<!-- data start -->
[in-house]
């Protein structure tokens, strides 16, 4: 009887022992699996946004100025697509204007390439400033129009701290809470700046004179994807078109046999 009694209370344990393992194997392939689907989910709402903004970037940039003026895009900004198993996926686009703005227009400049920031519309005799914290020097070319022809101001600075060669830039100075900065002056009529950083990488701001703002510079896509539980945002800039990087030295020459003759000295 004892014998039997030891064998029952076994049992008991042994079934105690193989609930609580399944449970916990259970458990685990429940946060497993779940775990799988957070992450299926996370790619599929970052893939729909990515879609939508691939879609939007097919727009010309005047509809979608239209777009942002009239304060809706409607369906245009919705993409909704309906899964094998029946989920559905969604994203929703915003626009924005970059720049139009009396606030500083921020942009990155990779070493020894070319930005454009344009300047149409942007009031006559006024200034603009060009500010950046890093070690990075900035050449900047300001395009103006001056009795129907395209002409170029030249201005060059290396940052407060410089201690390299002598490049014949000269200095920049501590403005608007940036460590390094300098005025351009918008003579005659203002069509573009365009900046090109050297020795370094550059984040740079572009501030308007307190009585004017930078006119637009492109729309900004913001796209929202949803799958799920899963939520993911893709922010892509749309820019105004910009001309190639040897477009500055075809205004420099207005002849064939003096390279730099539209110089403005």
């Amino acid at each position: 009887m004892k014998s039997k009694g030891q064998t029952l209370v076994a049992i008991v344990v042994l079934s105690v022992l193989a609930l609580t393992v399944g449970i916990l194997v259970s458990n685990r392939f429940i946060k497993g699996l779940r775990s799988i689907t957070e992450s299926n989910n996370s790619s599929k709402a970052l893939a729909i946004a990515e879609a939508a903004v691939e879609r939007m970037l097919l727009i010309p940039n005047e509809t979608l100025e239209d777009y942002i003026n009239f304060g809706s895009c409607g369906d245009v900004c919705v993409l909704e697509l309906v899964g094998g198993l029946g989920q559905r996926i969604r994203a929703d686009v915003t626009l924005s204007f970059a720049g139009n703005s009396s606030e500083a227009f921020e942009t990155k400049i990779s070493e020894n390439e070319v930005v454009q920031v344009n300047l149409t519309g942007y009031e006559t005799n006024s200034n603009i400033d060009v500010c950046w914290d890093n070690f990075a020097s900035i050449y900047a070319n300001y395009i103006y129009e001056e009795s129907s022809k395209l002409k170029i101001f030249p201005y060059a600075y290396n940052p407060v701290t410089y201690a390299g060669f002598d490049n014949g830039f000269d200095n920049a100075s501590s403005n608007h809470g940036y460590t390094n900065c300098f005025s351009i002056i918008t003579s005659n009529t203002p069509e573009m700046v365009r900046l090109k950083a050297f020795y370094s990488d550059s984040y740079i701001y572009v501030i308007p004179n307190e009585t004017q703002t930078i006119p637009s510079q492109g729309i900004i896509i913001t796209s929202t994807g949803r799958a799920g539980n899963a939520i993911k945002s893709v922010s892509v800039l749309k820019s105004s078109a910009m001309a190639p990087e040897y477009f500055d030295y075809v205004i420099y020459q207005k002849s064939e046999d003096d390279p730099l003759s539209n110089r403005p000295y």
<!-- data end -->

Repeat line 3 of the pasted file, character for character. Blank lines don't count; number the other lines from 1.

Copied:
């Amino acid at each position: 009887m004892k014998s039997k009694g030891q064998t029952l209370v076994a049992i008991v344990v042994l079934s105690v022992l193989a609930l609580t393992v399944g449970i916990l194997v259970s458990n685990r392939f429940i946060k497993g699996l779940r775990s799988i689907t957070e992450s299926n989910n996370s790619s599929k709402a970052l893939a729909i946004a990515e879609a939508a903004v691939e879609r939007m970037l097919l727009i010309p940039n005047e509809t979608l100025e239209d777009y942002i003026n009239f304060g809706s895009c409607g369906d245009v900004c919705v993409l909704e697509l309906v899964g094998g198993l029946g989920q559905r996926i969604r994203a929703d686009v915003t626009l924005s204007f970059a720049g139009n703005s009396s606030e500083a227009f921020e942009t990155k400049i990779s070493e020894n390439e070319v930005v454009q920031v344009n300047l149409t519309g942007y009031e006559t005799n006024s200034n603009i400033d060009v500010c950046w914290d890093n070690f990075a020097s900035i050449y900047a070319n300001y395009i103006y129009e001056e009795s129907s022809k395209l002409k170029i101001f030249p201005y060059a600075y290396n940052p407060v701290t410089y201690a390299g060669f002598d490049n014949g830039f000269d200095n920049a100075s501590s403005n608007h809470g940036y460590t390094n900065c300098f005025s351009i002056i918008t003579s005659n009529t203002p069509e573009m700046v365009r900046l090109k950083a050297f020795y370094s990488d550059s984040y740079i701001y572009v501030i308007p004179n307190e009585t004017q703002t930078i006119p637009s510079q492109g729309i900004i896509i913001t796209s929202t994807g949803r799958a799920g539980n899963a939520i993911k945002s893709v922010s892509v800039l749309k820019s105004s078109a910009m001309a190639p990087e040897y477009f500055d030295y075809v205004i420099y020459q207005k002849s064939e046999d003096d390279p730099l003759s539209n110089r403005p000295y």